Okay, yes, this took me a long time and probably should have done it as soon as I became EiC, but last month I finally loaded the JGR Space Physics app onto my phone. My experience with it can be summed up in a word: fantastic!
It seems very easy to navigate and you can get the full article text right there on your mobile device. The menu starts with “Early View” articles, assuming that you are using the app to check out the latest papers available from the journal, but it has an “Issues” tab that allows you to browse through any article since the creation of the app, which was about a year ago. It also has a “Saved Articles” tab for quickly pulling up any article that you flag for inclusion in this folder. This feature seems especially handy as I go through the issues and identify the papers of most interest to me.
Reading papers on my phone was actually pretty easy for me to accept. The default font size is big, making it very readable on the tiny screen. I find it much easier to read than many news apps, which insist on a much smaller font size. The size is adjustable, too, in the Settings tab. The figures on embedded just like in the HTML version of the paper and clicking on them opens a larger view. In fact, allowing better adjustability of papers for mobile devices was one of the driving factors in switching to the new single-column paper format.
One of the best features that I have found regarding the app is the “roaming” feature. Being at a major research university, I have access to most journals that I want to browse through institutional subscriptions, and this is true for AGU journals. With the app, you need log in (and perhaps create an account) at the Wiley Online Library and turn on “roaming access” under the “My profile” top menu link. When you download the app and request institutional access, you get instructions on how to do this. When you first set it up, the mobile device must be on the wifi network on the institution. After that, however, the app will remember this connection that you have with an institutional subscription and still allow access to any article. I really like this feature for reading on my phone wherever I am, like this week being in Portland at the LWS Workshop.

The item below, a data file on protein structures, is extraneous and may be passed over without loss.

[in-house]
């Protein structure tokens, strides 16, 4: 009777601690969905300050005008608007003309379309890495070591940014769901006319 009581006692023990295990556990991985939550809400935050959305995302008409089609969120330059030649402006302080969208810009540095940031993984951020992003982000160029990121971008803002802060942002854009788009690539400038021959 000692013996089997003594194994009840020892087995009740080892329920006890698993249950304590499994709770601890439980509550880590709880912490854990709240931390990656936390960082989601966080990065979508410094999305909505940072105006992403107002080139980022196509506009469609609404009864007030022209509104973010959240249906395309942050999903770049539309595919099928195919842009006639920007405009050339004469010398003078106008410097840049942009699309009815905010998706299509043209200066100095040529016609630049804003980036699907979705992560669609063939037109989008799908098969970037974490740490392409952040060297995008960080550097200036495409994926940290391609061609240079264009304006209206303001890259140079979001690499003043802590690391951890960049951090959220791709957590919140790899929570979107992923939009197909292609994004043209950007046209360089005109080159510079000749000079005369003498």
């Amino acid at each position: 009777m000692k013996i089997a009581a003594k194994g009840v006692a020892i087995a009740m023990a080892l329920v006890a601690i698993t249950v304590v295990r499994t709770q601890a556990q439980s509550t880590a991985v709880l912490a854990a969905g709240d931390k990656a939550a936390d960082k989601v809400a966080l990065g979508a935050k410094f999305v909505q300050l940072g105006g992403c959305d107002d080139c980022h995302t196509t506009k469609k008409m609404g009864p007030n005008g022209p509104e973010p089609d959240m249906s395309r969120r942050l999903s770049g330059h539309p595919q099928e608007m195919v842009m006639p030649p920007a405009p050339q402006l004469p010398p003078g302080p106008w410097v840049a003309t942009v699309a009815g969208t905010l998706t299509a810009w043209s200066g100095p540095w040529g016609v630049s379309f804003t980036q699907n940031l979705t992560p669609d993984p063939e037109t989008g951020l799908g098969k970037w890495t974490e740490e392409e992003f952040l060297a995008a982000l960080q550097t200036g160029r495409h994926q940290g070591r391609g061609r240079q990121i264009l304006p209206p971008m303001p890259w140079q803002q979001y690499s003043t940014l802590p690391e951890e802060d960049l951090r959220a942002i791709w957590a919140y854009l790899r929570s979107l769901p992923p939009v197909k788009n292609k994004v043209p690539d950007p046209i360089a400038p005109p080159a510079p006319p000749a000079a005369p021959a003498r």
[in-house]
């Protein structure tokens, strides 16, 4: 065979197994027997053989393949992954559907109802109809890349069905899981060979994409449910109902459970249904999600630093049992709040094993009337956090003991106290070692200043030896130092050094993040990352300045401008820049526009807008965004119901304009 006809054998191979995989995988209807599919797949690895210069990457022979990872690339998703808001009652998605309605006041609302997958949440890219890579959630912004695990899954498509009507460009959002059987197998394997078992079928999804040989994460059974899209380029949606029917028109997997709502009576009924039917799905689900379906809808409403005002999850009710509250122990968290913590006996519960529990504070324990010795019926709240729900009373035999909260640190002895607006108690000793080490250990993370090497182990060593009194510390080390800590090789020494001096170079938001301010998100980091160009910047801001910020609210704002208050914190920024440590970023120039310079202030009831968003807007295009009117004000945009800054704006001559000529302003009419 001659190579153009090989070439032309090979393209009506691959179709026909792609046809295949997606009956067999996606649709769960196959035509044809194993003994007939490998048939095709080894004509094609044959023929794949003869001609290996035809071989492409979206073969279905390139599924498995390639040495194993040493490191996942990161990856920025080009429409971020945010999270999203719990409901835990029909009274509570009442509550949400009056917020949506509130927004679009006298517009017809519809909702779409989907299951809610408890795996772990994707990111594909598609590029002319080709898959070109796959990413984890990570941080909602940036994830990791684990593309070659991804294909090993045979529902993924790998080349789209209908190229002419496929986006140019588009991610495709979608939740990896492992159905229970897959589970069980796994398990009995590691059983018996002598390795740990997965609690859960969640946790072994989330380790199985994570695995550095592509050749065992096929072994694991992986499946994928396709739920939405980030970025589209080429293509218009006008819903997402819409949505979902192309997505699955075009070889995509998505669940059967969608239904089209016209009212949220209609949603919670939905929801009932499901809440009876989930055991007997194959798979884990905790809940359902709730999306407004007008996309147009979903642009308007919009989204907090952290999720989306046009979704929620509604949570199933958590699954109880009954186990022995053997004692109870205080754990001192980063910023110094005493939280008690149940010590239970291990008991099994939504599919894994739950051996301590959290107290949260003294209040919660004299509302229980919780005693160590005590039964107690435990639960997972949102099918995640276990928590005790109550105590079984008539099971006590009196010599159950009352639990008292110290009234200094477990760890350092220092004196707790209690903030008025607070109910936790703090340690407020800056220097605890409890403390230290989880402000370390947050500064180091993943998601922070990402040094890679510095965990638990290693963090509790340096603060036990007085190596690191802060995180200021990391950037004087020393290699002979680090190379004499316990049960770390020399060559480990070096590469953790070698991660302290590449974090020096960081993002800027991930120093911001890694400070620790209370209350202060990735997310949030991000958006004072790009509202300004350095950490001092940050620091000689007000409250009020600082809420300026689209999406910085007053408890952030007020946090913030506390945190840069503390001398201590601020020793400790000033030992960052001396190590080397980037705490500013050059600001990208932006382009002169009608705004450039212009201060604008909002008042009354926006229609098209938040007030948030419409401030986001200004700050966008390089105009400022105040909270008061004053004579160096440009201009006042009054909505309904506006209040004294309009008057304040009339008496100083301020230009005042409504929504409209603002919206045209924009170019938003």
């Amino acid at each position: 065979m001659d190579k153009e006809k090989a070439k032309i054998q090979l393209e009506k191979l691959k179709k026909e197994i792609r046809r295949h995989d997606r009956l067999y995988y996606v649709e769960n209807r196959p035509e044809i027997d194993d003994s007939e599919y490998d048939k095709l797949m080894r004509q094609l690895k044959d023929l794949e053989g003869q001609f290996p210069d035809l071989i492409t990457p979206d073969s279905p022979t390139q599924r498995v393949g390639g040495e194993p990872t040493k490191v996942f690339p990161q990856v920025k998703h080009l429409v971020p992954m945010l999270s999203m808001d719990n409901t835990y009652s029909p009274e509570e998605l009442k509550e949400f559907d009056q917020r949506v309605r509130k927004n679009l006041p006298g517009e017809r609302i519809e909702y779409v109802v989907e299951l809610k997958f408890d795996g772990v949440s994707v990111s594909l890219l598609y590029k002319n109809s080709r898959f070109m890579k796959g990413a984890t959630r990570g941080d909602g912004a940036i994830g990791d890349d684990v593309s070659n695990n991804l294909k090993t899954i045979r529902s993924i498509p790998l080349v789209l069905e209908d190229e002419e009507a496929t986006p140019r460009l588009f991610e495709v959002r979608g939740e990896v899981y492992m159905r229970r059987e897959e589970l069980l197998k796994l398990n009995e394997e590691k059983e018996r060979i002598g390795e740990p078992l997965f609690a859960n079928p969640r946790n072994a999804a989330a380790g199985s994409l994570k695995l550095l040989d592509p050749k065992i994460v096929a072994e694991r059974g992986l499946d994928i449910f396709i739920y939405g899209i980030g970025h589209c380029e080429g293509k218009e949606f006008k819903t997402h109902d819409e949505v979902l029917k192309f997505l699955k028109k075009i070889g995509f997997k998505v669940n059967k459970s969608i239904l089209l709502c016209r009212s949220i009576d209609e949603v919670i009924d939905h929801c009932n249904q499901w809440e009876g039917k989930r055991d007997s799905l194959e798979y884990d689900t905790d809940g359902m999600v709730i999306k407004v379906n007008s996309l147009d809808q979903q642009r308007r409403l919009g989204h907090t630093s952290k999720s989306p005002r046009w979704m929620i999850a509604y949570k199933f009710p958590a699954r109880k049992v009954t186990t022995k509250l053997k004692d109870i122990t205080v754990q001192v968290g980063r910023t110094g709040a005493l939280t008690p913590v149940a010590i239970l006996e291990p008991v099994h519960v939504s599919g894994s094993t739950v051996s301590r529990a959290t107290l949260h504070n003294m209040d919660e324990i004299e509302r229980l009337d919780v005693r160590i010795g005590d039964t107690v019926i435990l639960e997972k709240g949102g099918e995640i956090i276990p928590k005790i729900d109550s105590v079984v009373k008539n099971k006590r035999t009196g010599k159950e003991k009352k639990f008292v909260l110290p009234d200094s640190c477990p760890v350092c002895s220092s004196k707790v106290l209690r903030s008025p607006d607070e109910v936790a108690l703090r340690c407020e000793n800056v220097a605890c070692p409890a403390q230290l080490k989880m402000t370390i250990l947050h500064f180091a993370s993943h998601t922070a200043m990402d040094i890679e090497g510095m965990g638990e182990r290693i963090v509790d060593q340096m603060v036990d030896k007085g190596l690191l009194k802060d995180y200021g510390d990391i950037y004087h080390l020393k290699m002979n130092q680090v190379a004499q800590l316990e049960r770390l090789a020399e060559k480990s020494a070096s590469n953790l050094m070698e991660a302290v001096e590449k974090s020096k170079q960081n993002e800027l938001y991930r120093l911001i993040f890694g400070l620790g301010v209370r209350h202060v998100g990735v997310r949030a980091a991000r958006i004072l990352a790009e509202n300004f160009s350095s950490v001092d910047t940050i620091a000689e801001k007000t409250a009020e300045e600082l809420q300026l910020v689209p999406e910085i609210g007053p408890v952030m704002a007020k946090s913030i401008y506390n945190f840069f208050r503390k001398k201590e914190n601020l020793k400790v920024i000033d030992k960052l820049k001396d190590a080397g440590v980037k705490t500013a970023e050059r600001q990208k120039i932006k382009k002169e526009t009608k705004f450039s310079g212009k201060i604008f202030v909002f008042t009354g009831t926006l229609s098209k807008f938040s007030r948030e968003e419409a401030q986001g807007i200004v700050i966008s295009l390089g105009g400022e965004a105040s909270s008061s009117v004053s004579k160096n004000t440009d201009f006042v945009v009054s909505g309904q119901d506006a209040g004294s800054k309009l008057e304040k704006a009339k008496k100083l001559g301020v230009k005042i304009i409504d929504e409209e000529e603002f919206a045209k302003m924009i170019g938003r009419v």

There is one critical issue about the app regarding institutional access: your roaming access must be refreshed every 90 days. That is, after 3 months, you have to bring the device within the wifi network of the institution, go to the Wiley website, and click a button to reinstate access for another 3 months. This mild inconvenience is a tradeoff that allows “anywhere” access to those with subscriptions while also trying to limit fraud. Specifically, it prevents one-time visitors to a subscriber institution from “forever onward” having unlimited access to journal articles. People can make such connections, but they expire after 90 days.
I highly encourage you to check out the mobile apps for AGU’s journals. I’ve installed several of them now and I’m enjoying their use.